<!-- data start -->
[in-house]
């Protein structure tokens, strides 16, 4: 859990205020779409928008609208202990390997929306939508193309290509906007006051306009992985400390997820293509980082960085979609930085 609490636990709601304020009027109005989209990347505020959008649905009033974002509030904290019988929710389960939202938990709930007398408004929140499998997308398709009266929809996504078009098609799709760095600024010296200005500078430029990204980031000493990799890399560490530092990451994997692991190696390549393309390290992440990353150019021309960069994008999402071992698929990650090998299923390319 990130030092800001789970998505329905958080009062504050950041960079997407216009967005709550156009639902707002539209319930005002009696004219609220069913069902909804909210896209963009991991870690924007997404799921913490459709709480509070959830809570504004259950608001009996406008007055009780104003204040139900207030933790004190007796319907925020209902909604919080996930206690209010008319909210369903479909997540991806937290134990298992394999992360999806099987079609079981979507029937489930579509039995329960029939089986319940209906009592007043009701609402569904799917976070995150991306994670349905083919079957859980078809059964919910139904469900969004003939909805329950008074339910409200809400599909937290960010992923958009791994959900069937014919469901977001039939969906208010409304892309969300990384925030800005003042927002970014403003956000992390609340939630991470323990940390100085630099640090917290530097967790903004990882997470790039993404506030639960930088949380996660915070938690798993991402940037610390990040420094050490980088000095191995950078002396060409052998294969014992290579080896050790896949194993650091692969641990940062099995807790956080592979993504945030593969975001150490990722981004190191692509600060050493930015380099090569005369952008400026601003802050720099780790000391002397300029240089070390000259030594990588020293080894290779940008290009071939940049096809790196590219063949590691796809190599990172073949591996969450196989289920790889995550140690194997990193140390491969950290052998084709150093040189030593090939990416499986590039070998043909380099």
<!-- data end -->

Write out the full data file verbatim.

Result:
[in-house]
């Protein structure tokens, strides 16, 4: 859990205020779409928008609208202990390997929306939508193309290509906007006051306009992985400390997820293509980082960085979609930085 609490636990709601304020009027109005989209990347505020959008649905009033974002509030904290019988929710389960939202938990709930007398408004929140499998997308398709009266929809996504078009098609799709760095600024010296200005500078430029990204980031000493990799890399560490530092990451994997692991190696390549393309390290992440990353150019021309960069994008999402071992698929990650090998299923390319 990130030092800001789970998505329905958080009062504050950041960079997407216009967005709550156009639902707002539209319930005002009696004219609220069913069902909804909210896209963009991991870690924007997404799921913490459709709480509070959830809570504004259950608001009996406008007055009780104003204040139900207030933790004190007796319907925020209902909604919080996930206690209010008319909210369903479909997540991806937290134990298992394999992360999806099987079609079981979507029937489930579509039995329960029939089986319940209906009592007043009701609402569904799917976070995150991306994670349905083919079957859980078809059964919910139904469900969004003939909805329950008074339910409200809400599909937290960010992923958009791994959900069937014919469901977001039939969906208010409304892309969300990384925030800005003042927002970014403003956000992390609340939630991470323990940390100085630099640090917290530097967790903004990882997470790039993404506030639960930088949380996660915070938690798993991402940037610390990040420094050490980088000095191995950078002396060409052998294969014992290579080896050790896949194993650091692969641990940062099995807790956080592979993504945030593969975001150490990722981004190191692509600060050493930015380099090569005369952008400026601003802050720099780790000391002397300029240089070390000259030594990588020293080894290779940008290009071939940049096809790196590219063949590691796809190599990172073949591996969450196989289920790889995550140690194997990193140390491969950290052998084709150093040189030593090939990416499986590039070998043909380099």